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Stop Emotionally Eating

Do You Crave Protein when You Emotionally Eat? To stop emotionally eating, we need to recondition the mind.

Think about the last time you had an emotional eating session. Do you have bouts of emotional eating? If not, you are one of the few who has learned the skills necessary to walk away from an emotional eating episode. Congratulations, and please share how you overcame the urge to emotionally eat. Retraining the brain is the best way to stop emotional eating.

Please take a moment to reflect on the last time you had an eating episode and write down everything you ate. This is not an exercise in shaming. It’s an exercise in awareness. When you know better, you do better.

Stop Emotionally Eating
Processed Foods and Cell Death

How stress promotes belly fat

Stop Emotionally Eating
Visceral Fat

Our bodies evolved to secrete the stress hormone cortisol when our brain senses danger. Cortisol elevates your heart rate, blood pressure, and blood sugar levels. Cortisol protects you from immediate threats in the short term by sending your body into fight-or-flight mode. But when your job, finances, and other circumstances ratchet up your stress levels regularly, it can lead to chronic cortisol elevation. Stress causes damage to your body and your brain. This is where emotional eating sounds terrific!

One side effect of cortisol is that it promotes body fat, especially belly and visceral fat, which is a particularly toxic kind of fat that surrounds internal organs. Studies show that people with higher cortisol levels tend to have a higher body mass index. Estrogen is held in fat cells.

“Even if you don’t change a single thing that you eat, the fact that you are stressed is going to promote fat deposition,” said Tomiyama, who has studied the mechanisms behind stress and obesity.

Foods Eaten for Emotional Reasons

Stop Emotionally Eating
Dopamine Structure

Chocolate, candy, ice cream, and other comfort foods partially alleviate stress through their effects on the brain. They activate reward regions such as the nucleus accumbens, flooding them with dopamine, the hormone that promotes pleasure, and other neurotransmitters. Protein and vegetables, unfortunately, are not the foods craved in stressful situations.

Some people find that in stressful situations, their appetites plummet. Scientists are not quite sure why stress leads some people to the cookie jar and not others, but weight appears to play a role. Some studies suggest that insulin resistance, a precursor to type 2 diabetes, which is more common in people with obesity, may spur changes in brain activity that intensify food cravings in response to stress.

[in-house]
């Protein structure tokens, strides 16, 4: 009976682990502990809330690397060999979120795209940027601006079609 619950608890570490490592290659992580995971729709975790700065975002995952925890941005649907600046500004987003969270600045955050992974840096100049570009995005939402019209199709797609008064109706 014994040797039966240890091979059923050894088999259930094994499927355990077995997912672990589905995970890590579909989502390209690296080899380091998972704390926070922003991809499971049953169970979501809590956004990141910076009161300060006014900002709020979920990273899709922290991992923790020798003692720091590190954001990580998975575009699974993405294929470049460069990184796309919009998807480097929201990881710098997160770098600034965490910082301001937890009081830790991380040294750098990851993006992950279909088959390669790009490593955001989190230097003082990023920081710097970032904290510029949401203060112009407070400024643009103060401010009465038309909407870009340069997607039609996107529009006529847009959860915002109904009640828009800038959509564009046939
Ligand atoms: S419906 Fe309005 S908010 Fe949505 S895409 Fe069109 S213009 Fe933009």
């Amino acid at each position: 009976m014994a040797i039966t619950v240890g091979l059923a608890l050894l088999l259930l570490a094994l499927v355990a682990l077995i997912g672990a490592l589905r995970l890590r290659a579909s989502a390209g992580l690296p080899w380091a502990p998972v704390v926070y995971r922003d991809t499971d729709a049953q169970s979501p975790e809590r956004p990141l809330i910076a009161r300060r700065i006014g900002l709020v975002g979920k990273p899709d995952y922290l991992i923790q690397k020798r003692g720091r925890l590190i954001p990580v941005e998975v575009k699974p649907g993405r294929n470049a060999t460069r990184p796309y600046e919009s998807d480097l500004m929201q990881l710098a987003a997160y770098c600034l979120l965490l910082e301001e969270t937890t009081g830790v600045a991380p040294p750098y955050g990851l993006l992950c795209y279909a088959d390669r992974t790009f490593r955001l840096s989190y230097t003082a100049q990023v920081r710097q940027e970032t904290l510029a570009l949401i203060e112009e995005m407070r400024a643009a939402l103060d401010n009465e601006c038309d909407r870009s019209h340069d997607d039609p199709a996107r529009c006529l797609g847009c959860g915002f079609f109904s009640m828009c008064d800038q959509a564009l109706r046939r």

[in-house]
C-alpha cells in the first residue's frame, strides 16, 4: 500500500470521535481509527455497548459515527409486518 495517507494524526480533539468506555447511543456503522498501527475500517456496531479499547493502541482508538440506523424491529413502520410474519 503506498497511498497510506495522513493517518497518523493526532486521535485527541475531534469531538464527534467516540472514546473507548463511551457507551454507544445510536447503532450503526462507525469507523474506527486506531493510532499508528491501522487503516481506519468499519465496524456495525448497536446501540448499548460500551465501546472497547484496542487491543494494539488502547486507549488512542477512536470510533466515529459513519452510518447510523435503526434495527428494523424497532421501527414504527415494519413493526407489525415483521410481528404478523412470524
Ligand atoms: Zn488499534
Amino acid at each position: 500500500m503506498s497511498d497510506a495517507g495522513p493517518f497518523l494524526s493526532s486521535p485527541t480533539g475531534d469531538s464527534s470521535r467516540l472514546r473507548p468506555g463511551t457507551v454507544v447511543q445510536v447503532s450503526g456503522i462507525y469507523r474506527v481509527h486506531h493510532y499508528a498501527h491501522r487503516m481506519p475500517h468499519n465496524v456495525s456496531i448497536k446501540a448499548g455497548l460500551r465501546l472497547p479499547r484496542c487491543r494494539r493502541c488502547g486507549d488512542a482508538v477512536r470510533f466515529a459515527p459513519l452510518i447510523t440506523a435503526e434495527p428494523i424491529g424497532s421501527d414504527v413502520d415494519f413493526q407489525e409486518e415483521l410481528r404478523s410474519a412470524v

How processed foods damage cells.

Processed foods lead to inflammation on a cellular level. Which causes your cells to fill up with blood and impedes their function. Chronic inflammation changes the DNA of the cell, which will cause further degradation of the cell function.

Highly processed foods are also typically chemically treated with additives or preservatives to improve their taste and texture or to extend shelf-life. An easy way to identify processed food is to look at the label; if there is a laundry list of ingredients with unrecognizable, complicated names, it is safe to say it’s processed food.

How to retrain your brain to stop emotionally eating

Stop Emotionally Eating
Retrain the Brain

In a study published last year, Tomiyama and her colleagues recruited 100 adults with elevated stress levels and split them into two groups. Everyone was trained to do a daily, six-minute stress reduction exercise called progressive muscle relaxation, which involves tensing and relaxing your muscles from toe to head. You can find an example here. This deep relaxation technique has been shown in studies to reduce stress and anxiety.

But members of one group were assigned to eat a serving of fresh fruit, such as sliced pineapple, honeydew, and pears, about five minutes into each of their daily progressive muscle relaxation sessions. After one week, the researchers found that eating just the fruit alone made the participants feel less stressed and put them in a better mood. By pairing the fruit with a relaxation exercise, their brains began to view the fruit as something that reduced their stress levels — essentially turning the fruit into comfort food.

“Anytime two things happen simultaneously, your mind creates a connection between them,” Tomiyama said. “By pairing relaxation and fruit together, your mind starts to see them as the same thing. After a while, you won’t even need to do the six minutes of relaxation: All you’ll need to do is eat the fruit and get that same relaxation benefit.” This is one of the best techniques to help stop the run for emotional eating.

Habits are built over time, and when you begin to train your brain for healthy, nutritious food, cravings for comfort food will diminish and leave you alone.

What have you got to lose? Give it a shot, and retrain your brain for health.

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